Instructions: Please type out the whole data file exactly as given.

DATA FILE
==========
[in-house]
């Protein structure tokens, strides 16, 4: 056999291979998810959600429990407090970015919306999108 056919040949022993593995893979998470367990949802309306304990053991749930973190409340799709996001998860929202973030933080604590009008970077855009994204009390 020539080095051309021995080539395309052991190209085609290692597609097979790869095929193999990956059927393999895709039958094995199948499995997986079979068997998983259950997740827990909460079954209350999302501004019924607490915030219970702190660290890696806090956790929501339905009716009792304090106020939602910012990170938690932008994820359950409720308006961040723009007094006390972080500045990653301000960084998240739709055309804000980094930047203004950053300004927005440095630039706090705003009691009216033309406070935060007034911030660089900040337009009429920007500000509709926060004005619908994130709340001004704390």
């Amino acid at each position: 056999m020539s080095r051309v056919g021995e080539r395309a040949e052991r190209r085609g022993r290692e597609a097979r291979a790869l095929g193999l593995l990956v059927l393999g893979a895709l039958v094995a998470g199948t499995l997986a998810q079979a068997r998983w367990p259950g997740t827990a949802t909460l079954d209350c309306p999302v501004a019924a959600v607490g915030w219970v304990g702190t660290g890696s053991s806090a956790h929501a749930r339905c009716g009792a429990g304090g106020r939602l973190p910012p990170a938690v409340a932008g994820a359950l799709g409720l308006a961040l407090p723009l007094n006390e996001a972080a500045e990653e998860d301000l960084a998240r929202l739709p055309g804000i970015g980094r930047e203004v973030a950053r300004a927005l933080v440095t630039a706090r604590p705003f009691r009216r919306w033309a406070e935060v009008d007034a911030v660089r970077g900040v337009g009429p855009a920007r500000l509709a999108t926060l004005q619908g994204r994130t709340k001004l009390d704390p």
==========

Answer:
[in-house]
């Protein structure tokens, strides 16, 4: 056999291979998810959600429990407090970015919306999108 056919040949022993593995893979998470367990949802309306304990053991749930973190409340799709996001998860929202973030933080604590009008970077855009994204009390 020539080095051309021995080539395309052991190209085609290692597609097979790869095929193999990956059927393999895709039958094995199948499995997986079979068997998983259950997740827990909460079954209350999302501004019924607490915030219970702190660290890696806090956790929501339905009716009792304090106020939602910012990170938690932008994820359950409720308006961040723009007094006390972080500045990653301000960084998240739709055309804000980094930047203004950053300004927005440095630039706090705003009691009216033309406070935060007034911030660089900040337009009429920007500000509709926060004005619908994130709340001004704390």
């Amino acid at each position: 056999m020539s080095r051309v056919g021995e080539r395309a040949e052991r190209r085609g022993r290692e597609a097979r291979a790869l095929g193999l593995l990956v059927l393999g893979a895709l039958v094995a998470g199948t499995l997986a998810q079979a068997r998983w367990p259950g997740t827990a949802t909460l079954d209350c309306p999302v501004a019924a959600v607490g915030w219970v304990g702190t660290g890696s053991s806090a956790h929501a749930r339905c009716g009792a429990g304090g106020r939602l973190p910012p990170a938690v409340a932008g994820a359950l799709g409720l308006a961040l407090p723009l007094n006390e996001a972080a500045e990653e998860d301000l960084a998240r929202l739709p055309g804000i970015g980094r930047e203004v973030a950053r300004a927005l933080v440095t630039a706090r604590p705003f009691r009216r919306w033309a406070e935060v009008d007034a911030v660089r970077g900040v337009g009429p855009a920007r500000l509709a999108t926060l004005q619908g994204r994130t709340k001004l009390d704390p």